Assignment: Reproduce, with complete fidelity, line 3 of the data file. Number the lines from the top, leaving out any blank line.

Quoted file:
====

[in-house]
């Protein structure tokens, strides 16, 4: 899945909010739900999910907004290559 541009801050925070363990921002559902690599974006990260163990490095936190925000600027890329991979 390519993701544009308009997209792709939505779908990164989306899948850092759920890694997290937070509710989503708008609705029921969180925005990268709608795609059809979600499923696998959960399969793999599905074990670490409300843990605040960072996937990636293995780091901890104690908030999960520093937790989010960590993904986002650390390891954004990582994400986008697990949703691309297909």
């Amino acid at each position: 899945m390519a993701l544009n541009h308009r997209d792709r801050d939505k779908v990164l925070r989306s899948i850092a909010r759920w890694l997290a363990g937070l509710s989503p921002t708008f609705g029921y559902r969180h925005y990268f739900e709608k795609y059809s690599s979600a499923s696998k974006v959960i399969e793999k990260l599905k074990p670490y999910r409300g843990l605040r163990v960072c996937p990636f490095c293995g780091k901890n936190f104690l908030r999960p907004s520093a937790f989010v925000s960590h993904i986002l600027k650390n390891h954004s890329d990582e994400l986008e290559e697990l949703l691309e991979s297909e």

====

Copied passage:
């Amino acid at each position: 899945m390519a993701l544009n541009h308009r997209d792709r801050d939505k779908v990164l925070r989306s899948i850092a909010r759920w890694l997290a363990g937070l509710s989503p921002t708008f609705g029921y559902r969180h925005y990268f739900e709608k795609y059809s690599s979600a499923s696998k974006v959960i399969e793999k990260l599905k074990p670490y999910r409300g843990l605040r163990v960072c996937p990636f490095c293995g780091k901890n936190f104690l908030r999960p907004s520093a937790f989010v925000s960590h993904i986002l600027k650390n390891h954004s890329d990582e994400l986008e290559e697990l949703l691309e991979s297909e």